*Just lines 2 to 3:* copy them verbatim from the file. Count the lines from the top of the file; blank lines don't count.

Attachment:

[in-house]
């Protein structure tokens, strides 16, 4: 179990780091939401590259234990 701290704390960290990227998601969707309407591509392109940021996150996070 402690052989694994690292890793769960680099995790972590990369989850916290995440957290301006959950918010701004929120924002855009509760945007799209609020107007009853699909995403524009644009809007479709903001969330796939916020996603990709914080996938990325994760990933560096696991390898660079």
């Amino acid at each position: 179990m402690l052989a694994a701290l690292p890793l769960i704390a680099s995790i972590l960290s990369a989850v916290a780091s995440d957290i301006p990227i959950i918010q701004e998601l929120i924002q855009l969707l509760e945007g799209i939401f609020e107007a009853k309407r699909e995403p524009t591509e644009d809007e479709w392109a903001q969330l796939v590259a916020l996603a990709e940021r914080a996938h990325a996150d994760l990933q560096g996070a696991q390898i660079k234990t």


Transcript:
């Protein structure tokens, strides 16, 4: 179990780091939401590259234990 701290704390960290990227998601969707309407591509392109940021996150996070 402690052989694994690292890793769960680099995790972590990369989850916290995440957290301006959950918010701004929120924002855009509760945007799209609020107007009853699909995403524009644009809007479709903001969330796939916020996603990709914080996938990325994760990933560096696991390898660079």
């Amino acid at each position: 179990m402690l052989a694994a701290l690292p890793l769960i704390a680099s995790i972590l960290s990369a989850v916290a780091s995440d957290i301006p990227i959950i918010q701004e998601l929120i924002q855009l969707l509760e945007g799209i939401f609020e107007a009853k309407r699909e995403p524009t591509e644009d809007e479709w392109a903001q969330l796939v590259a916020l996603a990709e940021r914080a996938h990325a996150d994760l990933q560096g996070a696991q390898i660079k234990t």